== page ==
Ohio residents should be sure to inform their loved ones about the location of important estate-planning documents. According to a December 2016 survey from BMO Wealth Management, one-third of people have told their beneficiaries where to find their powers of attorney or will. An additional 10 percent have provided copies of the original documents to their heirs.
If heirs are unable to find a will, there is a legal presumption in several states that the decedent revoked and destroyed the document. As a result, state intestacy laws will determine how assets will be allocated. If an older version of a will is located, that may be the will that is used, even if the decedent’s preferences had changed.
The proper management of estate planning documents requires that the originals are secured in a safe place and that each is in a sealed and marked envelope. It is not guaranteed that a court will accept replacements, such as paper copies or digital files, especially if the estate is contested. The original powers of attorney or healthcare proxy forms may also be required by the state.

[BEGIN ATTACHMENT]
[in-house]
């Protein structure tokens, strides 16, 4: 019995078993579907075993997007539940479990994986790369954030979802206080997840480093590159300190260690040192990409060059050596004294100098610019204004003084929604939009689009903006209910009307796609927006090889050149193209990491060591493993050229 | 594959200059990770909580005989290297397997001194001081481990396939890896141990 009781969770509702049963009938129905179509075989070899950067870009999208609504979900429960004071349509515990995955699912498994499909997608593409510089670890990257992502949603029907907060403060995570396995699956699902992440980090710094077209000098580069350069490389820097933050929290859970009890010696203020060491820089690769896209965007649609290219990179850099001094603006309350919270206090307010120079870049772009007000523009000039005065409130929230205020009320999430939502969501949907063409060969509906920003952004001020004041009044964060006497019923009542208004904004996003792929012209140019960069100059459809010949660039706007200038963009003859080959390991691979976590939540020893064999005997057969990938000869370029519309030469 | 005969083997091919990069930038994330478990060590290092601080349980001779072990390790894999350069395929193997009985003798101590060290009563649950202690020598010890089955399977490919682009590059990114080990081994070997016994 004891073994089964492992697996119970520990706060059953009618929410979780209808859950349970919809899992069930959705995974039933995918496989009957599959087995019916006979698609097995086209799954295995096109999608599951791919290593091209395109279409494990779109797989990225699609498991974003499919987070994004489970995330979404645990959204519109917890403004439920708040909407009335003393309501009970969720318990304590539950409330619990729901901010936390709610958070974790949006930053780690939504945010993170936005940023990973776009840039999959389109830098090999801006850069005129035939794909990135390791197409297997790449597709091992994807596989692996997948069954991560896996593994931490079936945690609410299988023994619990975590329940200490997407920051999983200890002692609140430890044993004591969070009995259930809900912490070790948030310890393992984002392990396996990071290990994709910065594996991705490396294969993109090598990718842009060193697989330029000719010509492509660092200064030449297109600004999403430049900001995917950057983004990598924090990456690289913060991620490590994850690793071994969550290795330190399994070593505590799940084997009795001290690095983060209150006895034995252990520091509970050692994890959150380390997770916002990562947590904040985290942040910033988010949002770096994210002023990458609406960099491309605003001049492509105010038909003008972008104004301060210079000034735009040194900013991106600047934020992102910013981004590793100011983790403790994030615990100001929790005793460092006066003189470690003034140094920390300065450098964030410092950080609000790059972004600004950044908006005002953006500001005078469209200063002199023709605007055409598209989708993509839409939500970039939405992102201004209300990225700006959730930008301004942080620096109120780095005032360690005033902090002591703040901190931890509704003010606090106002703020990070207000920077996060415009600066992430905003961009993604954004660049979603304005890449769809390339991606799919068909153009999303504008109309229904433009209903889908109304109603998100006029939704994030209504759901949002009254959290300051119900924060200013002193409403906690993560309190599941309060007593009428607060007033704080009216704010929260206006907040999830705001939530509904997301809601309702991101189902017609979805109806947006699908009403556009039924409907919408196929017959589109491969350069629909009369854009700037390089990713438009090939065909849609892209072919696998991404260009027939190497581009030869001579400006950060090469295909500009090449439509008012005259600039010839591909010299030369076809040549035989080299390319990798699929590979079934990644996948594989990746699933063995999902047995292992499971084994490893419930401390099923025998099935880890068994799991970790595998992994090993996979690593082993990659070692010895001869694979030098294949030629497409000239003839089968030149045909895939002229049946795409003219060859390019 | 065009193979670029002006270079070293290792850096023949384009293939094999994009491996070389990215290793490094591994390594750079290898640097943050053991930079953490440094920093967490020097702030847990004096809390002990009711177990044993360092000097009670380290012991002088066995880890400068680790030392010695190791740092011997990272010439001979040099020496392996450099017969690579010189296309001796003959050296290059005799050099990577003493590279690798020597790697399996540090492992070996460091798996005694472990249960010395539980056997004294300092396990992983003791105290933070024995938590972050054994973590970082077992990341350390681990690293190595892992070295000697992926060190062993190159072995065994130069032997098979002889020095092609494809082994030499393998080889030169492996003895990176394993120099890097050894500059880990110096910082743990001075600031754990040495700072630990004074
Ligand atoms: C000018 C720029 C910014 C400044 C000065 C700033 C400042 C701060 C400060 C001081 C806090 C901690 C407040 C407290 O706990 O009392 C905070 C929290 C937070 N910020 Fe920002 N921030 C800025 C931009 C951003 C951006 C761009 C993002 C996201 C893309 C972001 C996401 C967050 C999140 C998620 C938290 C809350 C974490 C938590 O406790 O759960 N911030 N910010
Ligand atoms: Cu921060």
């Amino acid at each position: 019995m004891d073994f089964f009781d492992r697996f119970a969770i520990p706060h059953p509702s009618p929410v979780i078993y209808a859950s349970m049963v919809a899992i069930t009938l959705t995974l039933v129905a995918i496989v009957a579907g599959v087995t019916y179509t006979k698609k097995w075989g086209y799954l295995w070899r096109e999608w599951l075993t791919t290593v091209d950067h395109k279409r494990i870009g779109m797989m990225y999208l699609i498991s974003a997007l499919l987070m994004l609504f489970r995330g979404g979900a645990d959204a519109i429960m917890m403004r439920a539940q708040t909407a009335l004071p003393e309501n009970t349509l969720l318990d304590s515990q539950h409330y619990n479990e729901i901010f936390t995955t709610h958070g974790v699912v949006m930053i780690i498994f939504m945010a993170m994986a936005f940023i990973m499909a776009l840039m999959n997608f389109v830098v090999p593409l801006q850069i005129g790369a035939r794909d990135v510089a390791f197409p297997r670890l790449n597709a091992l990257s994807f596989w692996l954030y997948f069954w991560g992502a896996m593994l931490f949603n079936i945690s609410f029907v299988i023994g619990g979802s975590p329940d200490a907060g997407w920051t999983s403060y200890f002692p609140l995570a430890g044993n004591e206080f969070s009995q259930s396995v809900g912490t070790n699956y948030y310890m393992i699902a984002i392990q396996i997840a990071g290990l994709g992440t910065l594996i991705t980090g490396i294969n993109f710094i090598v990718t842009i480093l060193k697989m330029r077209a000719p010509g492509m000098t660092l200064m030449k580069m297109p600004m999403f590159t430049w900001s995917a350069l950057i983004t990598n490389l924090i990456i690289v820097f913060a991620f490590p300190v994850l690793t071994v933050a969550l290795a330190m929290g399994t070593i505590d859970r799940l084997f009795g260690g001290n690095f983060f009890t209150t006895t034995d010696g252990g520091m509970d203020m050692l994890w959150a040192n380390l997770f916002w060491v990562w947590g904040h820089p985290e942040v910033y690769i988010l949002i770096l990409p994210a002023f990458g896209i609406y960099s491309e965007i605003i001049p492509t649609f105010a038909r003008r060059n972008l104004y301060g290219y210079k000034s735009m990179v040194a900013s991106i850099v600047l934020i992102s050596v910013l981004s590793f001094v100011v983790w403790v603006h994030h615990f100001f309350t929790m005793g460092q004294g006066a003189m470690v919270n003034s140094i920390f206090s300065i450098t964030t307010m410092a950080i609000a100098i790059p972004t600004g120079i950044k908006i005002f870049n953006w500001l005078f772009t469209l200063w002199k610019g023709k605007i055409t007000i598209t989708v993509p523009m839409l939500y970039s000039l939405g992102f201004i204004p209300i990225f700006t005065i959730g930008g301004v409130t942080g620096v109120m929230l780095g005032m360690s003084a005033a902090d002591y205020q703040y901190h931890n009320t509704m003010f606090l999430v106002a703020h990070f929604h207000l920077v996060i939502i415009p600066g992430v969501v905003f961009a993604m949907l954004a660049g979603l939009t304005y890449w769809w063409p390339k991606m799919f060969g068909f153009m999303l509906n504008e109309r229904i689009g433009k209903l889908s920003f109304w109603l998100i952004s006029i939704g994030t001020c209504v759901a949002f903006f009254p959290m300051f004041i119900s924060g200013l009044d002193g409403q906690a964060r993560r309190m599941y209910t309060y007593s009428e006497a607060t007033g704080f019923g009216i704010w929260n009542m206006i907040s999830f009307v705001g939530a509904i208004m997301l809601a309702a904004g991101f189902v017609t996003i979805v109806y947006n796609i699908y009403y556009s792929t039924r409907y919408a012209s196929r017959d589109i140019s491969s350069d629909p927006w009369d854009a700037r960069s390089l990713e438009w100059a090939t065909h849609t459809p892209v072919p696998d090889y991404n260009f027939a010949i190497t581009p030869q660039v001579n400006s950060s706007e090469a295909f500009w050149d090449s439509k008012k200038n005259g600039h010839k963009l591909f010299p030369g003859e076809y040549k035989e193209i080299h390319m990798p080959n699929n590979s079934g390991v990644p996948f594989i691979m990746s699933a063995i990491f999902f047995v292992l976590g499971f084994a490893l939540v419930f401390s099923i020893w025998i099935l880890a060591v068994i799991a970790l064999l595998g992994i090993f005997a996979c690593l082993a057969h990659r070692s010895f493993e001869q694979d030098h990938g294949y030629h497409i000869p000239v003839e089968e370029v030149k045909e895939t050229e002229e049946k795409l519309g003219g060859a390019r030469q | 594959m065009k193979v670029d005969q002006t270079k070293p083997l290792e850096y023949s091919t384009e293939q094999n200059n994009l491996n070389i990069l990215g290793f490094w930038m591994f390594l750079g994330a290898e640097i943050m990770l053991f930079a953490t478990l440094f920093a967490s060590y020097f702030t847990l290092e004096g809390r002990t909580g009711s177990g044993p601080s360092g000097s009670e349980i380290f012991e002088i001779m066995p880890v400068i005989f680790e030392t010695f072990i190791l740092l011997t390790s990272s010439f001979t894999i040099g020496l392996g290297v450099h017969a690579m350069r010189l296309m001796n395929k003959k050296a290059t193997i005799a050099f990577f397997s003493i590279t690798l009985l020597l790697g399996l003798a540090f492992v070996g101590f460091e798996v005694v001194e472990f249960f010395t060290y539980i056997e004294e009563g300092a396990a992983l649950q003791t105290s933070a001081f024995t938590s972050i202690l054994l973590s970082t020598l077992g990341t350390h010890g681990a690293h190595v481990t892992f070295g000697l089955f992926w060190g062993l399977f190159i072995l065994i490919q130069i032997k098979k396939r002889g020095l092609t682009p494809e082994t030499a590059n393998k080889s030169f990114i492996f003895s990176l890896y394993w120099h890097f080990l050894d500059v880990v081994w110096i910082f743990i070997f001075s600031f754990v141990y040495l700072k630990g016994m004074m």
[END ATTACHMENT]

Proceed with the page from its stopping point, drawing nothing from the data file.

Individuals should provide copies of their essential estate documents to the necessary parties, such as their accountants, attorneys and financial advisors. It is advisable to provide copies to a neutral party and trusted family members as well. They should also ensure that someone other than their spouse is aware of the documents’ location. This is so that the documents can be quickly located if both spouses die or become incapacitated.
After assessing a client’s assets, an estate planning attorney may advise of the appropriate type of will to use and may assist with drafting the document so that there are no questions as to the grantor’s intent. Additional services may include addressing potential probate issues.